“The Rhine sounds to-night,” he said with a smile, “like the old waterfall at home. That waterfall which my mother showed to travellers (I told you of it once). The sound of it changed with the weather, as does the sound of all falling waters and flowing waters. When I was pupil of the watchmaker, I remembered it as sometimes saying to me for whole days, ‘Who are you, my little wretch? Who are you, my little wretch?’ I remembered it as saying, other times, when its sound was hollow, and storm was coming up the Pass: ‘Boom, boom, boom. Beat him, beat him, beat him.’ Like my mother enraged — if she was my mother.” (…)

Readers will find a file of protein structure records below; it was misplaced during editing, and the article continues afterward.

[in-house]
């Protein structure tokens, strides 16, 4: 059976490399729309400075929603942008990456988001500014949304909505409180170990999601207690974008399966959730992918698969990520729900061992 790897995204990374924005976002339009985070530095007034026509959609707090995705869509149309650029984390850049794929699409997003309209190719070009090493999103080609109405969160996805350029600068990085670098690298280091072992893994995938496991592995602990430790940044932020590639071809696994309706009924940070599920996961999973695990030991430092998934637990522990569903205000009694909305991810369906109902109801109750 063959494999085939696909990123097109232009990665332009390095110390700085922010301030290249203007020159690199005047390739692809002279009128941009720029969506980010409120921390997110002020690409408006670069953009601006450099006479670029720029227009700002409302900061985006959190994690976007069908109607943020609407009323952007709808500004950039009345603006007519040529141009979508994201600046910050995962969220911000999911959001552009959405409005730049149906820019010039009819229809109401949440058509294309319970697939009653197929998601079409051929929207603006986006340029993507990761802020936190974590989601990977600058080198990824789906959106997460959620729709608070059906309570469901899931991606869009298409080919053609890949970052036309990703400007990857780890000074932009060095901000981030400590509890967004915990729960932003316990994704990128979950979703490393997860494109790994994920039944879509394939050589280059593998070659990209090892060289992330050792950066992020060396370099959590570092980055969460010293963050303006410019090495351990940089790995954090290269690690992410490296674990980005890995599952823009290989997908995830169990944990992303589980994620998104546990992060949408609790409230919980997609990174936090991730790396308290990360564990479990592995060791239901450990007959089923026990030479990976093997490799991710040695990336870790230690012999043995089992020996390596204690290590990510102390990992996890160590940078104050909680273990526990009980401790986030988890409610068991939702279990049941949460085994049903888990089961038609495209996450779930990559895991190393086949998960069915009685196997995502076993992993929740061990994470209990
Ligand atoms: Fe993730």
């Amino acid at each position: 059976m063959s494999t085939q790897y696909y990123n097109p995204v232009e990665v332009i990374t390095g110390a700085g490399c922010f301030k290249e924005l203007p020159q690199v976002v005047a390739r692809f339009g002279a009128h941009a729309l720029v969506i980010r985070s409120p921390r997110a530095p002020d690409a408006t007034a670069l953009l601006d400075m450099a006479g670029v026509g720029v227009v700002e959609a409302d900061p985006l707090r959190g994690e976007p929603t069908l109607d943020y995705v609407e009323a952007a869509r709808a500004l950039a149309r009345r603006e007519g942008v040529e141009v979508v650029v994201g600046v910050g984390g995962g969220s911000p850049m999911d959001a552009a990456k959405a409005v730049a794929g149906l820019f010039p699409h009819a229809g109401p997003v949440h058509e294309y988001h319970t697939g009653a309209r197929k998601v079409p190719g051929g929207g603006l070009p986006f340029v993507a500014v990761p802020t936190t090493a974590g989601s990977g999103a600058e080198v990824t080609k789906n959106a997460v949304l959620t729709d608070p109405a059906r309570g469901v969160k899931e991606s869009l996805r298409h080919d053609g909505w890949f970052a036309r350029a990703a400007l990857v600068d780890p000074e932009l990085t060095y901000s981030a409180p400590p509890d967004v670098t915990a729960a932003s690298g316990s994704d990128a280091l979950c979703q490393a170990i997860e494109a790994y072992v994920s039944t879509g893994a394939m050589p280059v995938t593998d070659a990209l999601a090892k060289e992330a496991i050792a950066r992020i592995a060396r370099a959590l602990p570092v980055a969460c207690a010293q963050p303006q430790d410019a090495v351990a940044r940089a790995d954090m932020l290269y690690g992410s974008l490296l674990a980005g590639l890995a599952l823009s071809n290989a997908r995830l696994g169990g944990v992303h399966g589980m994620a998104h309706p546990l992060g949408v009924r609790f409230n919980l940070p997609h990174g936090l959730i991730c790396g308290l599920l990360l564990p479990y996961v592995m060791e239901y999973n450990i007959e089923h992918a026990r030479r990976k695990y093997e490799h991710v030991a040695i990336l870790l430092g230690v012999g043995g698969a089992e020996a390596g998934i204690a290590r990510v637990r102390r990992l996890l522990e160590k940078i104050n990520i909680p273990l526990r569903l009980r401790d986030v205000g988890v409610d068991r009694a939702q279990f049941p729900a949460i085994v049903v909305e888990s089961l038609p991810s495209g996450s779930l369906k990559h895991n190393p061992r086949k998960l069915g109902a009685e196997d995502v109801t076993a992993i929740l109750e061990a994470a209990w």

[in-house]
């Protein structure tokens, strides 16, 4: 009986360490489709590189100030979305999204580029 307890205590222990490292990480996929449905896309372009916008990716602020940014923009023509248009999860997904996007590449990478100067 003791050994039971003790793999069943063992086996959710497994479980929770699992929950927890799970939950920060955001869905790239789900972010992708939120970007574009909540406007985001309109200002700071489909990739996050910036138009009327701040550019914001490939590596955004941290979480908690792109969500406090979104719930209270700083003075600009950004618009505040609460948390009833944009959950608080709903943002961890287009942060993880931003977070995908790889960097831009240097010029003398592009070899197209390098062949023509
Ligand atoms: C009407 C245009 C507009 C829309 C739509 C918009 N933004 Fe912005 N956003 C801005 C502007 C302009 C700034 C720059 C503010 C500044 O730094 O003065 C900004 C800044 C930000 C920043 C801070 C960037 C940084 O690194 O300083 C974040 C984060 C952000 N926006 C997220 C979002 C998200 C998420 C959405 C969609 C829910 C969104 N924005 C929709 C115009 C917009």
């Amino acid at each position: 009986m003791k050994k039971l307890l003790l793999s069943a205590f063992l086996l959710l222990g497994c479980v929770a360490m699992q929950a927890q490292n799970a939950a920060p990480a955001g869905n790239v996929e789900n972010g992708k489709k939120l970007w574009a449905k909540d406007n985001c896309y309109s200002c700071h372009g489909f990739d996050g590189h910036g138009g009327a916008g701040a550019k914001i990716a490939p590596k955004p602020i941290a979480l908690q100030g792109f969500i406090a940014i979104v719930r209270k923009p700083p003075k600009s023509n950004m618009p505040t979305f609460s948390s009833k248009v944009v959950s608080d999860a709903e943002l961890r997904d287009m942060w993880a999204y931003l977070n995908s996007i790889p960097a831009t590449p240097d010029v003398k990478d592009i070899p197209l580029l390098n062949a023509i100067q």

When they had hurriedly refreshed and changed, they went together to the house of business of Defresnier and Company. There they found the letter which the wine-carrier had described, enclosing the tests and comparisons of handwriting essential to the discovery of the Forger. Vendale’s determination to press forward, without resting, being already taken, the only question to delay them was by what Pass could they cross the Alps? Respecting the state of the two Passes of the St. Gotthard and the Simplon, the guides and mule-drivers differed greatly; and both passes were still far enough off, to prevent the travellers from having the benefit of any recent experience of either. Besides which, they well knew that a fall of snow might altogether change the described conditions in a single hour, even if they were correctly stated. But, on the whole, the Simplon appearing to be the hopefuller route, Vendale decided to take it.  Obenreizer bore little or no part in the discussion, and scarcely spoke.